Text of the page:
Introducing octogenarian Fred Decker. I have watched Fred and his wife Leslie work out and recreate at West Hills for nearly 20 years. I often see Fred performing exercises that many 20-year-olds I know could not do. One of his trademark moves is the hex-bar squat with 200 lbs. for repetitions, with perfect form. He can also be found bouncing a tennis ball off a wall to maintain his hand/eye coordination. Fred and I sat down so he could tell me more about the habits that he believes contribute to fostering his incredible vitality in his eighth decade.
As a three-sport athlete in high school, Fred had to stay in shape year-round. It was then that he began to appreciate the benefits of being fit, which inspired him to play collegiate baseball. Naturally, Fred had to stay in tip-top shape to perform as a collegiate-level baseball player, so whether or not to stay fit during college was never a consideration.
After college, however, he began a career as an educator and suddenly found himself deconditioned. Three years later, Fred would change career paths and begin what would become a Hall of Fame coaching career. As a coach, Fred wanted to “lead by example,” and would often work out with the pitchers. Additionally, he had a group of colleagues, some legendary in their own right, that would meet up every day to run, play racquetball, or lift weights. “My job made it a lot easier to stay in shape, and then when I retired, I figured the best thing I could do for my grandkids is to be around as long as I can,” he says.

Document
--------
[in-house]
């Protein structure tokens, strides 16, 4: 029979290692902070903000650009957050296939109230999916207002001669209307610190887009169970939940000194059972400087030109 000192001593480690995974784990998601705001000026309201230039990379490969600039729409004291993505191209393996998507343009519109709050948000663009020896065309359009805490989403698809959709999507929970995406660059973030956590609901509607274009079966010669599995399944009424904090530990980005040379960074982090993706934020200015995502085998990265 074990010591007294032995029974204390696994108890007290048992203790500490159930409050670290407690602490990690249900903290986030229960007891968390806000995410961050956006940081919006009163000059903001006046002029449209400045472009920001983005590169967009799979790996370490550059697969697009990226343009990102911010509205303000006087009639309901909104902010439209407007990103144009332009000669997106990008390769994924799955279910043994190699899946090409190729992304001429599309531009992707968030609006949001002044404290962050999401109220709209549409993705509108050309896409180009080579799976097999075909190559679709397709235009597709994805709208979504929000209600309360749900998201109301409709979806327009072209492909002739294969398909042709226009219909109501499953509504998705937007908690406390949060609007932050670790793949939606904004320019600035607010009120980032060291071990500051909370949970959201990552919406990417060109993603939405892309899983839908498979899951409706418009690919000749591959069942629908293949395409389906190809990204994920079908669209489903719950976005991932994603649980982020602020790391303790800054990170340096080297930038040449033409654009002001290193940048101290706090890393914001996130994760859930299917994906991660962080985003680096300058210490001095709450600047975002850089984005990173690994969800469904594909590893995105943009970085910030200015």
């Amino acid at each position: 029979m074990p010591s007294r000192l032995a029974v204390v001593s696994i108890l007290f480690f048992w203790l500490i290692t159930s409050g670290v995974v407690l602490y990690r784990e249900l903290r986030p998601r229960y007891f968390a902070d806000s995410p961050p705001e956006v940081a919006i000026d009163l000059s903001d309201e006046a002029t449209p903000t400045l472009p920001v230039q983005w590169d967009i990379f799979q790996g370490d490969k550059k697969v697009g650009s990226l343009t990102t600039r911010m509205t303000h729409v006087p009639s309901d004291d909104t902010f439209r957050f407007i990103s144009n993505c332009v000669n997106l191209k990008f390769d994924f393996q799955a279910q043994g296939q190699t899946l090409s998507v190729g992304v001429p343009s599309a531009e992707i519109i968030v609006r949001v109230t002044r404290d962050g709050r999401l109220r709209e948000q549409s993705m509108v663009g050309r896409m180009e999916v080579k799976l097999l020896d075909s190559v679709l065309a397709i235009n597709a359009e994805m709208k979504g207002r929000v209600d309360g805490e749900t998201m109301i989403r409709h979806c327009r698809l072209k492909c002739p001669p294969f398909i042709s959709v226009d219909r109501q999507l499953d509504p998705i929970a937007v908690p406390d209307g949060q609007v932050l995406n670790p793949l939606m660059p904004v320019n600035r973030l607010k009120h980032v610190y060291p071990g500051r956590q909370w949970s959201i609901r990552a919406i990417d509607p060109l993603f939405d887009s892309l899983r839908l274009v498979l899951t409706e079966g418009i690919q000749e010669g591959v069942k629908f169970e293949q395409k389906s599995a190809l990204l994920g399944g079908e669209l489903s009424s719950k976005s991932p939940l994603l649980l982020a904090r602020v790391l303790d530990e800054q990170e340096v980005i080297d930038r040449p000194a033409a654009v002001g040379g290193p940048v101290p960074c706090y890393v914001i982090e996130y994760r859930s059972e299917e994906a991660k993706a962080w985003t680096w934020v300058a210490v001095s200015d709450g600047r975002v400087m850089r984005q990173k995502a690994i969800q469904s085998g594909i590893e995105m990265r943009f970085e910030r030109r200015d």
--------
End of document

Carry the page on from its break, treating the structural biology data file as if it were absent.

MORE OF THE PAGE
These days Fred does something physical every day. He walks or rides his bike daily, lifts weights two times per week, completes exercises for every muscle group, and likes to do cardio-vascular exercise prior to the weights. For his cardio, Fred walks a mile on the track and then adds 20 minutes on the stationary bike. “I really want to avoid injuries at this point,” Fred says, so listens to his body and tries to push the intensity – but not too far.